Others, however, said the time has come to step up pressure on Iran.
While not directly mentioning new sanctions, House Speaker John A. Boehner (R-Ohio) said: “At this point, all an extension does is leave open the possibility this administration will make additional concessions. . . . Instead of giving Iran more flexibility, we should be holding this regime accountable for the threat it poses to the region and our allies.”
House Intelligence Committee Chairman Mike Rogers (R-Mich.) said the negotiations “have done little to advance the security of the United States and our allies, but they have benefited Iran,” which has been allowed to continue enrichment and won back some of its sanctions-frozen assets.
“While the White House longs for a deal, Iran strengthens its hand,” Rogers said. “It is time for the administration to reconsider its entire approach to Iran.”
Sen. John McCain (R-Ariz.), slated to become chairman of the Armed Services Committee in January, and Republican Sens. Lindsey O. Graham (S.C.) and Kelly Ayotte (N.H.) said in a joint statement that “this latest extension of talks should be coupled with increased sanctions” and a requirement that Congress approve any final deal.
In meetings with senior administration officials over the past two weeks, congressional leaders have said that, at a minimum, any extension must have a firm timeline and not include additional money for Iran or any change in the restrictions.
Kerry said Iran has held up its end of the interim agreement, a conclusion supported by a new update on Iran’s implementation of the interim accord by the International Atomic Energy Agency.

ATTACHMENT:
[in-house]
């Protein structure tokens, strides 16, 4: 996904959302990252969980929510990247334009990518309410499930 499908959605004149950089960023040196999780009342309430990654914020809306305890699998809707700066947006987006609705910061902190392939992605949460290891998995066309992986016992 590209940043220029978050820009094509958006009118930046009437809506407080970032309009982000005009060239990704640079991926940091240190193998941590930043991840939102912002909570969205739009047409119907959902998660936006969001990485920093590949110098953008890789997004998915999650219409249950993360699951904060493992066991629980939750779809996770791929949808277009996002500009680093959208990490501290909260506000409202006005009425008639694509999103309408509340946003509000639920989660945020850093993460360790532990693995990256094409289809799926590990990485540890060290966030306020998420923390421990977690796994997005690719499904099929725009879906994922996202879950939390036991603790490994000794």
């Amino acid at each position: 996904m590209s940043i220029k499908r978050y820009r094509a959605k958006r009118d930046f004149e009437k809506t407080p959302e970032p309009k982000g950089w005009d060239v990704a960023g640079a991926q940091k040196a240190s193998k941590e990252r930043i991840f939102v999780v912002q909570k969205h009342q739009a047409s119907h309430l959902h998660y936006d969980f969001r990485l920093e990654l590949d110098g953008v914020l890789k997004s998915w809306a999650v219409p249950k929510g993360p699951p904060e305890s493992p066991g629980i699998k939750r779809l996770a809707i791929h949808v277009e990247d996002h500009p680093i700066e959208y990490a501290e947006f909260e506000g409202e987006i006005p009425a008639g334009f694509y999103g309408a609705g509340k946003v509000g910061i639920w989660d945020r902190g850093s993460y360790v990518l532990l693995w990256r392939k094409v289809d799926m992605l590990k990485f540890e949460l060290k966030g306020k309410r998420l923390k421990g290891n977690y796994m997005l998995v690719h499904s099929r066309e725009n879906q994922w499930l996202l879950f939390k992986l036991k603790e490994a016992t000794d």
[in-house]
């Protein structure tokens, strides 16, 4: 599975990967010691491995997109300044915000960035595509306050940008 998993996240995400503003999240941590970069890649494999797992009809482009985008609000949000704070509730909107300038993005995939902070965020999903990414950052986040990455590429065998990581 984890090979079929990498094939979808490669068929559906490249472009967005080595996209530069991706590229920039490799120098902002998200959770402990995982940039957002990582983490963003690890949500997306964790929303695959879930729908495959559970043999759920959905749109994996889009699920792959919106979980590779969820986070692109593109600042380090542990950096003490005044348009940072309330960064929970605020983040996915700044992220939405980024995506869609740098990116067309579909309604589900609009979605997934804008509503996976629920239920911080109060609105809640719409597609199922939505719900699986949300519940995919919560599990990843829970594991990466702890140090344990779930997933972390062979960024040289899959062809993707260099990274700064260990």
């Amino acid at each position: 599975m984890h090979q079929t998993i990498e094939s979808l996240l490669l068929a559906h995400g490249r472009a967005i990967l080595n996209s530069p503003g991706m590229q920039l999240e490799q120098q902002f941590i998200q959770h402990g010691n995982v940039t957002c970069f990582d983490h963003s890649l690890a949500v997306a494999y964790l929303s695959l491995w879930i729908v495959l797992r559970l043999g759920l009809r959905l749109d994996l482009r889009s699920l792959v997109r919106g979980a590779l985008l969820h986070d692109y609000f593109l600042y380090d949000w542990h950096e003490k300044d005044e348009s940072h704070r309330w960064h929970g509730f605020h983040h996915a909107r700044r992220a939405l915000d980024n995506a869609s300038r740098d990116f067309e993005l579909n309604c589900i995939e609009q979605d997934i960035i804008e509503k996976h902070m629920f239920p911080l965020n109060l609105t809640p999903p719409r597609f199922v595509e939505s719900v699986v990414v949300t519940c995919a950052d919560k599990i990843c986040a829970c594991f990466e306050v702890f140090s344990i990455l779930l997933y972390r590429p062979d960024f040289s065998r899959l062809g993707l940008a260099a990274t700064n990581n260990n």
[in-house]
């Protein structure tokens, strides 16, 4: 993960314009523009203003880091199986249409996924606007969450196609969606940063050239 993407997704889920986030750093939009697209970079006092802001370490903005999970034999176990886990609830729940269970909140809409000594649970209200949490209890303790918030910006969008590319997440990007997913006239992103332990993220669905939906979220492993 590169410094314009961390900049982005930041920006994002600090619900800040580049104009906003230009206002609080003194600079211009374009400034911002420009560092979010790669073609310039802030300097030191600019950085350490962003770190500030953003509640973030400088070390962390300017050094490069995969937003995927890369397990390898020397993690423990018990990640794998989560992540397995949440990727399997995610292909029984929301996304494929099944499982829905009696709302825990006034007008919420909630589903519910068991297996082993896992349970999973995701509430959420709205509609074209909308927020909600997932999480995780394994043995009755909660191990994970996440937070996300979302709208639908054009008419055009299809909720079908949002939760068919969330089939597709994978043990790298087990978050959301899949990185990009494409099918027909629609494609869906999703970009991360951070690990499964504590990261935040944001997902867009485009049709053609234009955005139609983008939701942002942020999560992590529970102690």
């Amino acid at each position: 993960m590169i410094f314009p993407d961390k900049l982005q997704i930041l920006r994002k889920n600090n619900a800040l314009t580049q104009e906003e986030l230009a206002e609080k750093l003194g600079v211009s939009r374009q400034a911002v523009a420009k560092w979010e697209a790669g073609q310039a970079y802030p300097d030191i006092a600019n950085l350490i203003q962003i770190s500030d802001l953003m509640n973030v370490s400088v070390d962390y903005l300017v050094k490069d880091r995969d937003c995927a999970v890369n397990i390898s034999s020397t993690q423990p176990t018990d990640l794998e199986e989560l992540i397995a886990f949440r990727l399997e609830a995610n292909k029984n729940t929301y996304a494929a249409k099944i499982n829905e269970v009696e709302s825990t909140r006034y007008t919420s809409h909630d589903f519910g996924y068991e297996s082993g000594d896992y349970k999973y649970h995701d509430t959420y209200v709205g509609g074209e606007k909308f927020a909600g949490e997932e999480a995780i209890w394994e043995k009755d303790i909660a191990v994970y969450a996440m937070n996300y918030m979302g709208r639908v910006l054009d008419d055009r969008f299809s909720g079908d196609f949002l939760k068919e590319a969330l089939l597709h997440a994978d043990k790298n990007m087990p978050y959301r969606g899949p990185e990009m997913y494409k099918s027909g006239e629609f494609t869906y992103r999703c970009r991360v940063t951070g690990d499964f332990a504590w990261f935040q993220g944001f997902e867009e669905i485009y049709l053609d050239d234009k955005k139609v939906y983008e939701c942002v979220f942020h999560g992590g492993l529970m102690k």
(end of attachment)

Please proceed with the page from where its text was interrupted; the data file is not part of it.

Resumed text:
“When properly briefed,” Kerry said of lawmakers, “I hope they will come to see the wisdom of leaving us the equilibrium for a few months to be able to proceed, without sending messages that might be misinterpreted and cause miscalculation. . . . I look forward to those discussions when I get back.”
Israeli Prime Minister Benjamin Netanyahu, who has warned that Iran would take advantage of what he sees as administration eagerness for an accord, expressed relief that the interim agreement would remain in place.
“The deal that Iran was pushing for was terrible,” Netanyahu told the BBC, and “would have left Iran with the ability to enrich uranium for an atom bomb while removing the sanctions.”
Israel, Netanyahu said, “is watching very carefully what is happening here, and Israel always — always — reserves the right to defend itself.”
Other world powers that are part of the negotiations — Britain, France, China, Russia and Germany and the European Union — framed the extension as a chance to build momentum achieved in the most recent rounds and to concentrate on working out specific ways to implement and enforce a deal.
“Substantial progress was made,” Russian Foreign Minister Sergei Lavrov told the Tass news agency.
Although he declined to supply details of apparent strides made in the latest round, Kerry enumerated what he said had been achieved.
“The nuclear program in Iran as we negotiate is frozen,” and Iran’s stockpile of uranium enriched to 20 percent “has been reduced to zero,” he said. “Inspectors are in the facilities. . . . There’s no change in the level of centrifuges.”
“We would be fools to walk away from a situation where the breakout time,” the amount of time it would take Iran to produce a nuclear weapon, “has been expanded rather than narrowed, and where the world is safer because this program is in place,” Kerry said.
DeYoung reported from Washington. Brian Murphy and Ed O’Keefe in Washington and Ruth Eglash in Jerusalem contributed to this report.